Read it again...
Something big and black in the center of Mitch didn’t want to read it again - didn’t want to figure it out. He stared through the paper into nowhere. He wasn’t getting anywhere with the problem.
And you won’t until you read it again.
Alright, already.” He did. “Still not getting it.”
Do you ever ask yourself questions?
Oh, so you’re mocking me, now?”
The voice stayed silent. Mitch sat there getting more frustrated. He read through each entry again and again, not perceiving. On purpose, though he didn't want to admit it. He went back to the title.
Finally he burst out loud. “Who NAMES these things?”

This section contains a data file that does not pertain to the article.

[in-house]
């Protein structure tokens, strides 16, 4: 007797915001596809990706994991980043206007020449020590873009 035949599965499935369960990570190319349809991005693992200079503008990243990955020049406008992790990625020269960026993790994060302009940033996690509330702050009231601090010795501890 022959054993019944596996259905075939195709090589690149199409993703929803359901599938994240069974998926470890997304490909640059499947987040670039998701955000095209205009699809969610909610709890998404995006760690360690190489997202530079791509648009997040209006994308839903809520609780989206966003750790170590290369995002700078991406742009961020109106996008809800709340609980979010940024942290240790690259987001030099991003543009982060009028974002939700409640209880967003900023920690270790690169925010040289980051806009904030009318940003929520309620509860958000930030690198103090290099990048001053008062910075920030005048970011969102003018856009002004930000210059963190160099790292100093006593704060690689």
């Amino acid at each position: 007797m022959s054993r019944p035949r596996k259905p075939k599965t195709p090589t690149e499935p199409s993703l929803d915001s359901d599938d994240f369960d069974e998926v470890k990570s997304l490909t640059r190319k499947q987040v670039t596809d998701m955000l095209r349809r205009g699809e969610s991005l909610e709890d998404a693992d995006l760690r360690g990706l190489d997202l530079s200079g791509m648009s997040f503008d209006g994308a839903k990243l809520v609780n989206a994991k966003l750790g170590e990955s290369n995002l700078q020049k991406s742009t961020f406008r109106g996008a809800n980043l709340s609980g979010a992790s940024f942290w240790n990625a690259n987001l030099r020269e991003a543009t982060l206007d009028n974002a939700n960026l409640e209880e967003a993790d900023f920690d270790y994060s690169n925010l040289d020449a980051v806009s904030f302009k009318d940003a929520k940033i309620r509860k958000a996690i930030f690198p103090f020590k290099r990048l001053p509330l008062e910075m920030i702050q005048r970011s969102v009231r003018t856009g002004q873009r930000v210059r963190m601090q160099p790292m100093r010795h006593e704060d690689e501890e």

Now you’re getting somewhere...
What?” And then he asked it again. And the answer came fairly quickly. “The one who places the box first. That’s you, Mitch. You named it that for a reason.”
He quickly re-read the entire log and the side notes.
So, when you left this box you hid something. Something you wanted someone else to find...”
He thought on that for a while. Yes, but that didn’t seem to be all of it.
You put something in the box you wanted to get rid of.”
(thanks for the badge...)”
The beginnings of something was forming in the back of his mind but wouldn’t come together all the way.
There’s got to be more.” Why, he didn't know, but he knew.
Close your eyes.
Mitch complied without argument this time. He felt the wind beginning to whip at his eyelashes as he took a slow breath. He felt for the box and put it in his lap.
What do you see?